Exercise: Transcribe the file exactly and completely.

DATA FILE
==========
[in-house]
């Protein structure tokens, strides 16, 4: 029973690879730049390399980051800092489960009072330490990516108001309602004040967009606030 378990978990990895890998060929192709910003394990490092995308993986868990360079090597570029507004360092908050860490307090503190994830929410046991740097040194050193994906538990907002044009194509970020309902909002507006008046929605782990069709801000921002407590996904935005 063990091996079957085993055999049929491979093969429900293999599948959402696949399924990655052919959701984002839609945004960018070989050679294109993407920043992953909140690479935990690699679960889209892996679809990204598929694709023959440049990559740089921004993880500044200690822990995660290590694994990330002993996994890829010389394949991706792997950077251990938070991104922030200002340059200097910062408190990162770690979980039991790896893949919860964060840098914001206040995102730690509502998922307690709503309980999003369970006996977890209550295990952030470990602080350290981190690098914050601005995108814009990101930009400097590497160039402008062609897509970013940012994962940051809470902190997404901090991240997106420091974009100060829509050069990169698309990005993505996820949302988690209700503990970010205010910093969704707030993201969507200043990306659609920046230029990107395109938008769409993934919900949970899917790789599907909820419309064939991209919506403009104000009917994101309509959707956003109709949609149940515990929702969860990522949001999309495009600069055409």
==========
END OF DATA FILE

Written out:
[in-house]
């Protein structure tokens, strides 16, 4: 029973690879730049390399980051800092489960009072330490990516108001309602004040967009606030 378990978990990895890998060929192709910003394990490092995308993986868990360079090597570029507004360092908050860490307090503190994830929410046991740097040194050193994906538990907002044009194509970020309902909002507006008046929605782990069709801000921002407590996904935005 063990091996079957085993055999049929491979093969429900293999599948959402696949399924990655052919959701984002839609945004960018070989050679294109993407920043992953909140690479935990690699679960889209892996679809990204598929694709023959440049990559740089921004993880500044200690822990995660290590694994990330002993996994890829010389394949991706792997950077251990938070991104922030200002340059200097910062408190990162770690979980039991790896893949919860964060840098914001206040995102730690509502998922307690709503309980999003369970006996977890209550295990952030470990602080350290981190690098914050601005995108814009990101930009400097590497160039402008062609897509970013940012994962940051809470902190997404901090991240997106420091974009100060829509050069990169698309990005993505996820949302988690209700503990970010205010910093969704707030993201969507200043990306659609920046230029990107395109938008769409993934919900949970899917790789599907909820419309064939991209919506403009104000009917994101309509959707956003109709949609149940515990929702969860990522949001999309495009600069055409």